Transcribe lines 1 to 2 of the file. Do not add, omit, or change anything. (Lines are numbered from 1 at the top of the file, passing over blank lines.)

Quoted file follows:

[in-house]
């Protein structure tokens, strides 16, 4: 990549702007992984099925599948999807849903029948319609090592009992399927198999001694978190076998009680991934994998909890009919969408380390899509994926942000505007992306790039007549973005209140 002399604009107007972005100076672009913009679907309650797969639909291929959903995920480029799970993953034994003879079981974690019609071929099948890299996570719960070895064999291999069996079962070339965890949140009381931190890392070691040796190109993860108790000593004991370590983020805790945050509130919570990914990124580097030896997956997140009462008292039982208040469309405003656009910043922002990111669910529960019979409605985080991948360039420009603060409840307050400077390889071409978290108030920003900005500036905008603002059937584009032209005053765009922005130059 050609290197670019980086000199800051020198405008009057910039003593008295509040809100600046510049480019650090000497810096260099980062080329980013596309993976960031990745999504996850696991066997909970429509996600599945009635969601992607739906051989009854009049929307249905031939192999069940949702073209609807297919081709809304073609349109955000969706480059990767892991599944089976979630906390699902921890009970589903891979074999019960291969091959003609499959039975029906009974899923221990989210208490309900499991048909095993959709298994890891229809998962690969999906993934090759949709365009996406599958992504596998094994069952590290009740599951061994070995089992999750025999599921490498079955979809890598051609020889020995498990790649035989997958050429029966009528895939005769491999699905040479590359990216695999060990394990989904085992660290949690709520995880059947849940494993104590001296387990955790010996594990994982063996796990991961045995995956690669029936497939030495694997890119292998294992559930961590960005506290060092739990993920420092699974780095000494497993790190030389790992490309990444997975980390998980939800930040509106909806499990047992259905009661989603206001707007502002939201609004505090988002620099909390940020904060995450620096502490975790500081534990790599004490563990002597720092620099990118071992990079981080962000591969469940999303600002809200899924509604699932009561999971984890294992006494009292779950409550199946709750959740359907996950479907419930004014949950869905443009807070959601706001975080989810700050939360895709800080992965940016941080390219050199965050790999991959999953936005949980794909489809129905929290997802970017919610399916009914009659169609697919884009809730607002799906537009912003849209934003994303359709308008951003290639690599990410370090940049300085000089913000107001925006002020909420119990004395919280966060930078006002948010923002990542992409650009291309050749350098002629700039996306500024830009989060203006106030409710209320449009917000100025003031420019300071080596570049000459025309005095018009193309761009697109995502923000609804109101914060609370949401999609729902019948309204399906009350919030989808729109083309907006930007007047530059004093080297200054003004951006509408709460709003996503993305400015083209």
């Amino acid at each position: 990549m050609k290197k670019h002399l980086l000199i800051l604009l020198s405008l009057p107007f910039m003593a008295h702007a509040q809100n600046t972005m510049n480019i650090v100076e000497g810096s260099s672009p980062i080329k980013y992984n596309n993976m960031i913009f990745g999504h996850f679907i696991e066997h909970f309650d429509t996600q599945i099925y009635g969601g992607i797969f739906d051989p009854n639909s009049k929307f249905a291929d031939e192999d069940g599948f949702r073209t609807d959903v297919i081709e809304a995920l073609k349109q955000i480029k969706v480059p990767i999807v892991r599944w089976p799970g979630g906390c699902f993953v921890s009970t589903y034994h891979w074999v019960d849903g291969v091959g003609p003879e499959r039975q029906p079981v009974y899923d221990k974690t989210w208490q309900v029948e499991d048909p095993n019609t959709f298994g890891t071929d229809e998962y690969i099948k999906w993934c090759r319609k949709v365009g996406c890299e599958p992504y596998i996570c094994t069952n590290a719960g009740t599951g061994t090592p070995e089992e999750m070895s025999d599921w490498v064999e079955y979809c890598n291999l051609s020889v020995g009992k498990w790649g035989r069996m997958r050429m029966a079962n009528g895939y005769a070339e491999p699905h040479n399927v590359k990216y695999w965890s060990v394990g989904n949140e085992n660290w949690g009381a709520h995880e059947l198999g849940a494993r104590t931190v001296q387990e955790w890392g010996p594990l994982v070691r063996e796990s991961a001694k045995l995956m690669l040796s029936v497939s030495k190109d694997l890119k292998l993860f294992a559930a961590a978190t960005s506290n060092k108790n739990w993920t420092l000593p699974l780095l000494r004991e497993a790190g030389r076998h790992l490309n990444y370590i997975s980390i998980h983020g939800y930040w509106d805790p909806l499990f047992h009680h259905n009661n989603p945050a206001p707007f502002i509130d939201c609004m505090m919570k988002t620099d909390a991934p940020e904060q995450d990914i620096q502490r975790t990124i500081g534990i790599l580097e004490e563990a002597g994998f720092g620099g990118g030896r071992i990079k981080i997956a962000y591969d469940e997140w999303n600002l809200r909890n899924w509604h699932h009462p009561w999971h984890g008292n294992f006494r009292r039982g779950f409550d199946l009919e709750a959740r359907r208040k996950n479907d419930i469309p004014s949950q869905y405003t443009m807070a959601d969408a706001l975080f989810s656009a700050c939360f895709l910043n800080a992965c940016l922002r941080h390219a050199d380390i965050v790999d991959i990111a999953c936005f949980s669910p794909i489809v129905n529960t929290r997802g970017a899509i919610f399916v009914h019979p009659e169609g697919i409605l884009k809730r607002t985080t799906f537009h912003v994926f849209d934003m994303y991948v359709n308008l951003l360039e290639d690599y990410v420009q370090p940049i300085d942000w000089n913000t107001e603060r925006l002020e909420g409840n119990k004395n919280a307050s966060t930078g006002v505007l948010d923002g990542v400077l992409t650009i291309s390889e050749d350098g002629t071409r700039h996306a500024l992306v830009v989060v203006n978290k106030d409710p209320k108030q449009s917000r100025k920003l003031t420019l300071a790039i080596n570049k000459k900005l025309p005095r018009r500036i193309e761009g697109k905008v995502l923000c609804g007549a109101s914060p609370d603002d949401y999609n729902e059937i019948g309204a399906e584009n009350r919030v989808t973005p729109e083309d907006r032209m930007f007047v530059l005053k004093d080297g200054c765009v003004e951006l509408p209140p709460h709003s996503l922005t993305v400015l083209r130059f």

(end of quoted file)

[in-house]
């Protein structure tokens, strides 16, 4: 990549702007992984099925599948999807849903029948319609090592009992399927198999001694978190076998009680991934994998909890009919969408380390899509994926942000505007992306790039007549973005209140 002399604009107007972005100076672009913009679907309650797969639909291929959903995920480029799970993953034994003879079981974690019609071929099948890299996570719960070895064999291999069996079962070339965890949140009381931190890392070691040796190109993860108790000593004991370590983020805790945050509130919570990914990124580097030896997956997140009462008292039982208040469309405003656009910043922002990111669910529960019979409605985080991948360039420009603060409840307050400077390889071409978290108030920003900005500036905008603002059937584009032209005053765009922005130059 050609290197670019980086000199800051020198405008009057910039003593008295509040809100600046510049480019650090000497810096260099980062080329980013596309993976960031990745999504996850696991066997909970429509996600599945009635969601992607739906051989009854009049929307249905031939192999069940949702073209609807297919081709809304073609349109955000969706480059990767892991599944089976979630906390699902921890009970589903891979074999019960291969091959003609499959039975029906009974899923221990989210208490309900499991048909095993959709298994890891229809998962690969999906993934090759949709365009996406599958992504596998094994069952590290009740599951061994070995089992999750025999599921490498079955979809890598051609020889020995498990790649035989997958050429029966009528895939005769491999699905040479590359990216695999060990394990989904085992660290949690709520995880059947849940494993104590001296387990955790010996594990994982063996796990991961045995995956690669029936497939030495694997890119292998294992559930961590960005506290060092739990993920420092699974780095000494497993790190030389790992490309990444997975980390998980939800930040509106909806499990047992259905009661989603206001707007502002939201609004505090988002620099909390940020904060995450620096502490975790500081534990790599004490563990002597720092620099990118071992990079981080962000591969469940999303600002809200899924509604699932009561999971984890294992006494009292779950409550199946709750959740359907996950479907419930004014949950869905443009807070959601706001975080989810700050939360895709800080992965940016941080390219050199965050790999991959999953936005949980794909489809129905929290997802970017919610399916009914009659169609697919884009809730607002799906537009912003849209934003994303359709308008951003290639690599990410370090940049300085000089913000107001925006002020909420119990004395919280966060930078006002948010923002990542992409650009291309050749350098002629700039996306500024830009989060203006106030409710209320449009917000100025003031420019300071080596570049000459025309005095018009193309761009697109995502923000609804109101914060609370949401999609729902019948309204399906009350919030989808729109083309907006930007007047530059004093080297200054003004951006509408709460709003996503993305400015083209």